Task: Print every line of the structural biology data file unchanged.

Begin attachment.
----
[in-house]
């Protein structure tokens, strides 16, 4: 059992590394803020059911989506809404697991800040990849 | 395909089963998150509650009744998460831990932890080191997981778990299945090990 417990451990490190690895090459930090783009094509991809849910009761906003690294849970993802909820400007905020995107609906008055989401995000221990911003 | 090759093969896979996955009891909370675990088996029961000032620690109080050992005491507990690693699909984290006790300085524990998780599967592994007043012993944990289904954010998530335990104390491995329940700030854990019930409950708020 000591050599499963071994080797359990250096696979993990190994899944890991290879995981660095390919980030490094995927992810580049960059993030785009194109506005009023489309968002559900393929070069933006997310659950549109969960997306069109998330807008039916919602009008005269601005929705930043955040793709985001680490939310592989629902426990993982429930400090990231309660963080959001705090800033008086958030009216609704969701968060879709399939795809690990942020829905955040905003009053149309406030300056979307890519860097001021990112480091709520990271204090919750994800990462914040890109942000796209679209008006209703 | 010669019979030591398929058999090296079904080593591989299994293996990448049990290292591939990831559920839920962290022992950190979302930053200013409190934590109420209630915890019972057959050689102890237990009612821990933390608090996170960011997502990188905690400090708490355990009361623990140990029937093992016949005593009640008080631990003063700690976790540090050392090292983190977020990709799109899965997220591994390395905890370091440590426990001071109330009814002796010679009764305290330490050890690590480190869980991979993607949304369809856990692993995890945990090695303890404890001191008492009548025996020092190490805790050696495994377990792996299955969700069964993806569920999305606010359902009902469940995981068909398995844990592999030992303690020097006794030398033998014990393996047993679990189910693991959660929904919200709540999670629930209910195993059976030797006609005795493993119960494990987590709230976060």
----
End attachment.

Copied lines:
[in-house]
């Protein structure tokens, strides 16, 4: 059992590394803020059911989506809404697991800040990849 | 395909089963998150509650009744998460831990932890080191997981778990299945090990 417990451990490190690895090459930090783009094509991809849910009761906003690294849970993802909820400007905020995107609906008055989401995000221990911003 | 090759093969896979996955009891909370675990088996029961000032620690109080050992005491507990690693699909984290006790300085524990998780599967592994007043012993944990289904954010998530335990104390491995329940700030854990019930409950708020 000591050599499963071994080797359990250096696979993990190994899944890991290879995981660095390919980030490094995927992810580049960059993030785009194109506005009023489309968002559900393929070069933006997310659950549109969960997306069109998330807008039916919602009008005269601005929705930043955040793709985001680490939310592989629902426990993982429930400090990231309660963080959001705090800033008086958030009216609704969701968060879709399939795809690990942020829905955040905003009053149309406030300056979307890519860097001021990112480091709520990271204090919750994800990462914040890109942000796209679209008006209703 | 010669019979030591398929058999090296079904080593591989299994293996990448049990290292591939990831559920839920962290022992950190979302930053200013409190934590109420209630915890019972057959050689102890237990009612821990933390608090996170960011997502990188905690400090708490355990009361623990140990029937093992016949005593009640008080631990003063700690976790540090050392090292983190977020990709799109899965997220591994390395905890370091440590426990001071109330009814002796010679009764305290330490050890690590480190869980991979993607949304369809856990692993995890945990090695303890404890001191008492009548025996020092190490805790050696495994377990792996299955969700069964993806569920999305606010359902009902469940995981068909398995844990592999030992303690020097006794030398033998014990393996047993679990189910693991959660929904919200709540999670629930209910195993059976030797006609005795493993119960494990987590709230976060």